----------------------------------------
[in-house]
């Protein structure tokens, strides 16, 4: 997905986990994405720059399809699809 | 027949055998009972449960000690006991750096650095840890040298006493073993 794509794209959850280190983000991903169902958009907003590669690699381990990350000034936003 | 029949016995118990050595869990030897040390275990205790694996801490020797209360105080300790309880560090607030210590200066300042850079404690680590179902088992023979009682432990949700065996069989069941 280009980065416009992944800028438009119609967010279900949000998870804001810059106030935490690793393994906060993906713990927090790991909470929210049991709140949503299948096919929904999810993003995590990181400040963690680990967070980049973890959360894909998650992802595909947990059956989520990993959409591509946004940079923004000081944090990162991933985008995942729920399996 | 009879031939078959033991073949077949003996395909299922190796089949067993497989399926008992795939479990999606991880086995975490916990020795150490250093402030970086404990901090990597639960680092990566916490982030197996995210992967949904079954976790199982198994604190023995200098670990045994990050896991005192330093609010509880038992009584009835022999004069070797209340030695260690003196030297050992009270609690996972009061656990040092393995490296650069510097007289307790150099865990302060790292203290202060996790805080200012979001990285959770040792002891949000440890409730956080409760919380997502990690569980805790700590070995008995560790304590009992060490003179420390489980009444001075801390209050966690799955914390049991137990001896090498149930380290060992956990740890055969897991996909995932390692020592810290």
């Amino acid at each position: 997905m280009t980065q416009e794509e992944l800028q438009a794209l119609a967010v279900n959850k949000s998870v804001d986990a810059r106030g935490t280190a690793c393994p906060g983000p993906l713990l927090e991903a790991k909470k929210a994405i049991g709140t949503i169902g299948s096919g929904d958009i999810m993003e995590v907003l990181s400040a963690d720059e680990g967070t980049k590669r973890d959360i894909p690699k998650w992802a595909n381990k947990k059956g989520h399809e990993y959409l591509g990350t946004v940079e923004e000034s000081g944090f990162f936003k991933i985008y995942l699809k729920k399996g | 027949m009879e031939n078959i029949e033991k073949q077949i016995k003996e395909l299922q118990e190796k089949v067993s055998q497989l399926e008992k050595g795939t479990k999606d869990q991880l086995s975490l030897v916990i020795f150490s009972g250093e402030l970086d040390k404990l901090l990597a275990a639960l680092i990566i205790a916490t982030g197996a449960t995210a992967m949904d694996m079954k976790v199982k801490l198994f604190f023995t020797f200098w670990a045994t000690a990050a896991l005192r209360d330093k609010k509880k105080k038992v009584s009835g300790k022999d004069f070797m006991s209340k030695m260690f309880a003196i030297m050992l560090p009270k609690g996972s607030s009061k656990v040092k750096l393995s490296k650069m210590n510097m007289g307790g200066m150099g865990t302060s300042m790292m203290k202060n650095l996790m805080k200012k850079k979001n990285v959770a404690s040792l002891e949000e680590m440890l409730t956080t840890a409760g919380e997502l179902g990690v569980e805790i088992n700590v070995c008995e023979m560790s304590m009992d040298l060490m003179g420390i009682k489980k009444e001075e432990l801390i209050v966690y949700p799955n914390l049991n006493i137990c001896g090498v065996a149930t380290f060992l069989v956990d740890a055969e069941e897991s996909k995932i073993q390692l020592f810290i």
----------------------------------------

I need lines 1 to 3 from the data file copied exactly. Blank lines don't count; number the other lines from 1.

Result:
[in-house]
């Protein structure tokens, strides 16, 4: 997905986990994405720059399809699809 | 027949055998009972449960000690006991750096650095840890040298006493073993 794509794209959850280190983000991903169902958009907003590669690699381990990350000034936003 | 029949016995118990050595869990030897040390275990205790694996801490020797209360105080300790309880560090607030210590200066300042850079404690680590179902088992023979009682432990949700065996069989069941 280009980065416009992944800028438009119609967010279900949000998870804001810059106030935490690793393994906060993906713990927090790991909470929210049991709140949503299948096919929904999810993003995590990181400040963690680990967070980049973890959360894909998650992802595909947990059956989520990993959409591509946004940079923004000081944090990162991933985008995942729920399996 | 009879031939078959033991073949077949003996395909299922190796089949067993497989399926008992795939479990999606991880086995975490916990020795150490250093402030970086404990901090990597639960680092990566916490982030197996995210992967949904079954976790199982198994604190023995200098670990045994990050896991005192330093609010509880038992009584009835022999004069070797209340030695260690003196030297050992009270609690996972009061656990040092393995490296650069510097007289307790150099865990302060790292203290202060996790805080200012979001990285959770040792002891949000440890409730956080409760919380997502990690569980805790700590070995008995560790304590009992060490003179420390489980009444001075801390209050966690799955914390049991137990001896090498149930380290060992956990740890055969897991996909995932390692020592810290």
């Amino acid at each position: 997905m280009t980065q416009e794509e992944l800028q438009a794209l119609a967010v279900n959850k949000s998870v804001d986990a810059r106030g935490t280190a690793c393994p906060g983000p993906l713990l927090e991903a790991k909470k929210a994405i049991g709140t949503i169902g299948s096919g929904d958009i999810m993003e995590v907003l990181s400040a963690d720059e680990g967070t980049k590669r973890d959360i894909p690699k998650w992802a595909n381990k947990k059956g989520h399809e990993y959409l591509g990350t946004v940079e923004e000034s000081g944090f990162f936003k991933i985008y995942l699809k729920k399996g | 027949m009879e031939n078959i029949e033991k073949q077949i016995k003996e395909l299922q118990e190796k089949v067993s055998q497989l399926e008992k050595g795939t479990k999606d869990q991880l086995s975490l030897v916990i020795f150490s009972g250093e402030l970086d040390k404990l901090l990597a275990a639960l680092i990566i205790a916490t982030g197996a449960t995210a992967m949904d694996m079954k976790v199982k801490l198994f604190f023995t020797f200098w670990a045994t000690a990050a896991l005192r209360d330093k609010k509880k105080k038992v009584s009835g300790k022999d004069f070797m006991s209340k030695m260690f309880a003196i030297m050992l560090p009270k609690g996972s607030s009061k656990v040092k750096l393995s490296k650069m210590n510097m007289g307790g200066m150099g865990t302060s300042m790292m203290k202060n650095l996790m805080k200012k850079k979001n990285v959770a404690s040792l002891e949000e680590m440890l409730t956080t840890a409760g919380e997502l179902g990690v569980e805790i088992n700590v070995c008995e023979m560790s304590m009992d040298l060490m003179g420390i009682k489980k009444e001075e432990l801390i209050v966690y949700p799955n914390l049991n006493i137990c001896g090498v065996a149930t380290f060992l069989v956990d740890a055969e069941e897991s996909k995932i073993q390692l020592f810290i």